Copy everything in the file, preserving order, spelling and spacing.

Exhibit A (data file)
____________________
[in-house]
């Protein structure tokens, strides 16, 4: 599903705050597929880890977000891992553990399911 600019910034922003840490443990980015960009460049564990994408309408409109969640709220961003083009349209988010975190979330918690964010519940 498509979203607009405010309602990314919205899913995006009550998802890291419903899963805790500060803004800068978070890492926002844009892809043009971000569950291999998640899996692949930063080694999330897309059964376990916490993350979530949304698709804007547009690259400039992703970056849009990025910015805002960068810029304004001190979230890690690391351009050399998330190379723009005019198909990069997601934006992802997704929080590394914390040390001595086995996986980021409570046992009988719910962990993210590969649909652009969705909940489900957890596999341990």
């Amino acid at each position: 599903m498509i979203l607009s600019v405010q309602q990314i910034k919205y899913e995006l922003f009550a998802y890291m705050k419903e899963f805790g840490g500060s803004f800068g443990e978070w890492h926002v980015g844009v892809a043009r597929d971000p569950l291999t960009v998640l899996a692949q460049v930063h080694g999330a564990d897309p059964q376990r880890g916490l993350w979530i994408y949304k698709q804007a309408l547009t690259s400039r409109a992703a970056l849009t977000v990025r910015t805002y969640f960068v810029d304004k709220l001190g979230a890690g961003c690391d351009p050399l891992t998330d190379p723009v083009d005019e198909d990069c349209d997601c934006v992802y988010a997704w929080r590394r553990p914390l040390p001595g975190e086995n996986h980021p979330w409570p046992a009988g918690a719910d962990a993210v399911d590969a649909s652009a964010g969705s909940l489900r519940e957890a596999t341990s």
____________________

[in-house]
């Protein structure tokens, strides 16, 4: 599903705050597929880890977000891992553990399911 600019910034922003840490443990980015960009460049564990994408309408409109969640709220961003083009349209988010975190979330918690964010519940 498509979203607009405010309602990314919205899913995006009550998802890291419903899963805790500060803004800068978070890492926002844009892809043009971000569950291999998640899996692949930063080694999330897309059964376990916490993350979530949304698709804007547009690259400039992703970056849009990025910015805002960068810029304004001190979230890690690391351009050399998330190379723009005019198909990069997601934006992802997704929080590394914390040390001595086995996986980021409570046992009988719910962990993210590969649909652009969705909940489900957890596999341990």
């Amino acid at each position: 599903m498509i979203l607009s600019v405010q309602q990314i910034k919205y899913e995006l922003f009550a998802y890291m705050k419903e899963f805790g840490g500060s803004f800068g443990e978070w890492h926002v980015g844009v892809a043009r597929d971000p569950l291999t960009v998640l899996a692949q460049v930063h080694g999330a564990d897309p059964q376990r880890g916490l993350w979530i994408y949304k698709q804007a309408l547009t690259s400039r409109a992703a970056l849009t977000v990025r910015t805002y969640f960068v810029d304004k709220l001190g979230a890690g961003c690391d351009p050399l891992t998330d190379p723009v083009d005019e198909d990069c349209d997601c934006v992802y988010a997704w929080r590394r553990p914390l040390p001595g975190e086995n996986h980021p979330w409570p046992a009988g918690a719910d962990a993210v399911d590969a649909s652009a964010g969705s909940l489900r519940e957890a596999t341990s």